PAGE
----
Normandie Casino Fined For Violating Reporting Regulations
The Normandie Casino in Gardena, Southern California has been fined $1 million for failing to follow federal regulations for reporting large-scale gambling transactions.
It has been also asked to surrender profits amounting to $1.4 million which it had failed to report to authorities.
The casino operator pled guilty in January 2016 to violating the Bank Secrecy Act by concealing large wins by several high rollers. The casino was accused of failing to record and report numerous cash transactions in 2013 including a $1 million win by a high roller. The Normandie casino has also pleaded guilty for failing to maintain an effective program against money laundering.
The casino was purchased by entertainment and adult mogul Larry Flynt in July 2016 and he went on to rename the casino to Larry Flynt’s Lucky Lady Casino. U.S. federal law requires casinos to maintain a record of identities, Social Security numbers, addresses and tax payer information of all gamblers who cash out winnings of over $10,000.
According to case filings made by the U.S. Treasury, casino employees helped a number of VIP customers to hide their large scale winnings by either breaking it up into smaller transactions or by placing the winnings in the name of gaming promoters rather than actual gamblers. Prosecutors have also accused the casino of failing to scrutinize suspicious transactions, giving room for money laundering activities to take place at the casino.
Federal authorities said that the outcome of the case and the imposed fines established the ability of the government to prevent abuse of the financial system for illegal activity.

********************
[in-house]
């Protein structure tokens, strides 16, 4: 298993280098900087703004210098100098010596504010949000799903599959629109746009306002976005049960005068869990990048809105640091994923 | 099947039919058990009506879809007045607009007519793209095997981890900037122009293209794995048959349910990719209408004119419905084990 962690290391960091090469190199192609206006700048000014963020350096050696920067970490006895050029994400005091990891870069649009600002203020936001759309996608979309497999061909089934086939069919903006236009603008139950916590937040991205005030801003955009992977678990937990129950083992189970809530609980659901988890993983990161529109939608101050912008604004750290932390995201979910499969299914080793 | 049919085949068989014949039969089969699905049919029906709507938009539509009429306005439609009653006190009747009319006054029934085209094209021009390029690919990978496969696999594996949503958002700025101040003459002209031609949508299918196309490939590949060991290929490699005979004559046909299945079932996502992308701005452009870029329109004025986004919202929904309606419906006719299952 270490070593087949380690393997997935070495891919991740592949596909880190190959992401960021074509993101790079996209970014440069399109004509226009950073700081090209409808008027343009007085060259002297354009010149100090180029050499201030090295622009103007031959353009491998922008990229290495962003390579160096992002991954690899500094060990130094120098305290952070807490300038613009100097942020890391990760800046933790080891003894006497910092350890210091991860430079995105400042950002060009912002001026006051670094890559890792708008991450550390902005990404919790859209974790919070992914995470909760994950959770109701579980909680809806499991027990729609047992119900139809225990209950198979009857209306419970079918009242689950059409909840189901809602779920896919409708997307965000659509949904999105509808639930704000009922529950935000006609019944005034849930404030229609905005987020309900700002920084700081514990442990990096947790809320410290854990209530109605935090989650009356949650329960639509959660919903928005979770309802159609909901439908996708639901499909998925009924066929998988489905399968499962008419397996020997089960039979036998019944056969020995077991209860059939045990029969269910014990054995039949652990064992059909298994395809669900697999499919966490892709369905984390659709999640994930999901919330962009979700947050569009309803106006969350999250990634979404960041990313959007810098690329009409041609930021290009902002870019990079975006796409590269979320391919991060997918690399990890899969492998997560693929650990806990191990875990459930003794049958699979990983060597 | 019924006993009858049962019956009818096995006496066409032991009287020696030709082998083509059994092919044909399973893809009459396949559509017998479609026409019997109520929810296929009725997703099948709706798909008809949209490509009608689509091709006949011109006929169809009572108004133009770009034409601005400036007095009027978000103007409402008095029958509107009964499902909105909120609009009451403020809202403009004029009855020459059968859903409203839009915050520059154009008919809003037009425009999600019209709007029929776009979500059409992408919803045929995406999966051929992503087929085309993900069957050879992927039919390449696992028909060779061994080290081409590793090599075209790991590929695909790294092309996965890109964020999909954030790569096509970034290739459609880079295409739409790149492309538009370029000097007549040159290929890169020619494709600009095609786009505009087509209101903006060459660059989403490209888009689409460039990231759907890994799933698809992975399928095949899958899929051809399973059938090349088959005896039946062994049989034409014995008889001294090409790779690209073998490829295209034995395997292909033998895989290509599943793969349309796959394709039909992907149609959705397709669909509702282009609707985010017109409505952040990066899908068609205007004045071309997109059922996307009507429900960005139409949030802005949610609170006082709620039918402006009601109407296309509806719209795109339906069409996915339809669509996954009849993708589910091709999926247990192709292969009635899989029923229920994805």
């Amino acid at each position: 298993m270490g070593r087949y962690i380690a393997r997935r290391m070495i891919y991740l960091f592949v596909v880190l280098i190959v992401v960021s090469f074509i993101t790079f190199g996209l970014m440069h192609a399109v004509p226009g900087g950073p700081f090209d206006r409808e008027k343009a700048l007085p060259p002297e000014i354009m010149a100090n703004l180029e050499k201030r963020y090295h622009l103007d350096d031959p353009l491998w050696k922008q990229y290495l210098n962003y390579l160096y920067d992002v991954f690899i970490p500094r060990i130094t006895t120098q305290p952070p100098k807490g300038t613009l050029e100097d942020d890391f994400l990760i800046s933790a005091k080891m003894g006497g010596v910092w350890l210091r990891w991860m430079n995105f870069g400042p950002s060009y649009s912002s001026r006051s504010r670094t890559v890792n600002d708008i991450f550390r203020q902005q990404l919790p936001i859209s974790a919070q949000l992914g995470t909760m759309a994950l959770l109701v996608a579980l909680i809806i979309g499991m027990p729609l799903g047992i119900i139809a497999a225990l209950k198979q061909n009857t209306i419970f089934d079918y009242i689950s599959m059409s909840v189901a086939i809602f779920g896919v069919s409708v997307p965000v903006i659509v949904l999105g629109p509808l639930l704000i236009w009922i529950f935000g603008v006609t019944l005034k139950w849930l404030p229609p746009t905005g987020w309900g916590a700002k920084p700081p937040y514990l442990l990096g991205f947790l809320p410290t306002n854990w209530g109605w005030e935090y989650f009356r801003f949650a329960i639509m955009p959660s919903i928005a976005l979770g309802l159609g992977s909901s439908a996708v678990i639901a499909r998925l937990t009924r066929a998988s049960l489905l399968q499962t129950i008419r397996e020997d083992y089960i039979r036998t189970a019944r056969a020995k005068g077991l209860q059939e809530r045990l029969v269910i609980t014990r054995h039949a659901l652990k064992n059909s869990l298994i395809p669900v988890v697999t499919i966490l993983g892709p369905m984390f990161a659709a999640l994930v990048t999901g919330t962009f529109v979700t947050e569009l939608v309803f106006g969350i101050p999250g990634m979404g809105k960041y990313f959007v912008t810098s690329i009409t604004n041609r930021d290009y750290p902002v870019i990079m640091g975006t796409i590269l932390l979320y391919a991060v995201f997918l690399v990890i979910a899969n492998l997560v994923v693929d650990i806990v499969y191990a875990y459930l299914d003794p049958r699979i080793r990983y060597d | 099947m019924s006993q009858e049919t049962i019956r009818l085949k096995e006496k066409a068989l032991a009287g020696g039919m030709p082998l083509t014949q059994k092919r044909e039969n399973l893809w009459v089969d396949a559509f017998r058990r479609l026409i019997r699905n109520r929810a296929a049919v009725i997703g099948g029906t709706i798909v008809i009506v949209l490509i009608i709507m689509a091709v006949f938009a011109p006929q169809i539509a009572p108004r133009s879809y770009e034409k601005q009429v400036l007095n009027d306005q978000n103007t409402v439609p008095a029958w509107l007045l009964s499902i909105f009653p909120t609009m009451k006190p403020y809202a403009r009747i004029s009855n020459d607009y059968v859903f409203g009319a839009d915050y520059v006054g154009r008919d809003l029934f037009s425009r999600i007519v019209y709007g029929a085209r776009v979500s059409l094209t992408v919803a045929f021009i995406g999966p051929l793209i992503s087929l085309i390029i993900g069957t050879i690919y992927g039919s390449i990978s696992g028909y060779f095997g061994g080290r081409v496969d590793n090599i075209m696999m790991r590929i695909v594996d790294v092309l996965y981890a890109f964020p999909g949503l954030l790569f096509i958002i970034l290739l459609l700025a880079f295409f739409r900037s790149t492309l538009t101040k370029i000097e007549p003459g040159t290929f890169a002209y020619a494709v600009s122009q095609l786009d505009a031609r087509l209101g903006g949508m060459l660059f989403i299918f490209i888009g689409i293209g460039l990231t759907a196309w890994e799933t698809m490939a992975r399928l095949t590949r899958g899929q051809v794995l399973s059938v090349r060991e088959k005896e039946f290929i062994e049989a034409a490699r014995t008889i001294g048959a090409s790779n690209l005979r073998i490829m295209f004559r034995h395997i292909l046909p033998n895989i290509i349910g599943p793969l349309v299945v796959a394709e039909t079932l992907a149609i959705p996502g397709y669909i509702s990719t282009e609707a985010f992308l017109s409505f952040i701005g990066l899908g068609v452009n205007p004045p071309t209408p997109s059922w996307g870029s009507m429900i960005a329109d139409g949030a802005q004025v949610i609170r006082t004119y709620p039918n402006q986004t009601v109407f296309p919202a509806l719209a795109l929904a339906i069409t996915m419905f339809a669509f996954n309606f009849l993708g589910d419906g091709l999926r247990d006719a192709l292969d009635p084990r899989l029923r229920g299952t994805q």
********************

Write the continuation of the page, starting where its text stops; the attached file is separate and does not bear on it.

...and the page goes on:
In a statement, Anthony J. Orlando, acting special agent in charge for the IRS’ criminal investigations, said,
In partnership with the U.S. Attorney’s Office, [the agency] will continue to protect the United States financial system through the investigation and prosecution of individuals and organizations that attempt to launder their criminally derived proceeds. This sentence demonstrates the government’s ability to enforce the anti-money laundering laws used to ensure that certain high-rollers do not remain below the radar.
Mark Werksman, the attorney representing the casino said that the casino had cooperated with the authorities to resolve the issue and move forward.
U.S. Atty. Eileen M. Decker pointed out that casinos and card rooms such as Larry Flynt’s Lucky Lady Casino were cash-intensive businesses that attracted criminals who were searching for avenues to launder their illegal money. She said that this made it essential for casinos to be vigilant and follow regulations closely.
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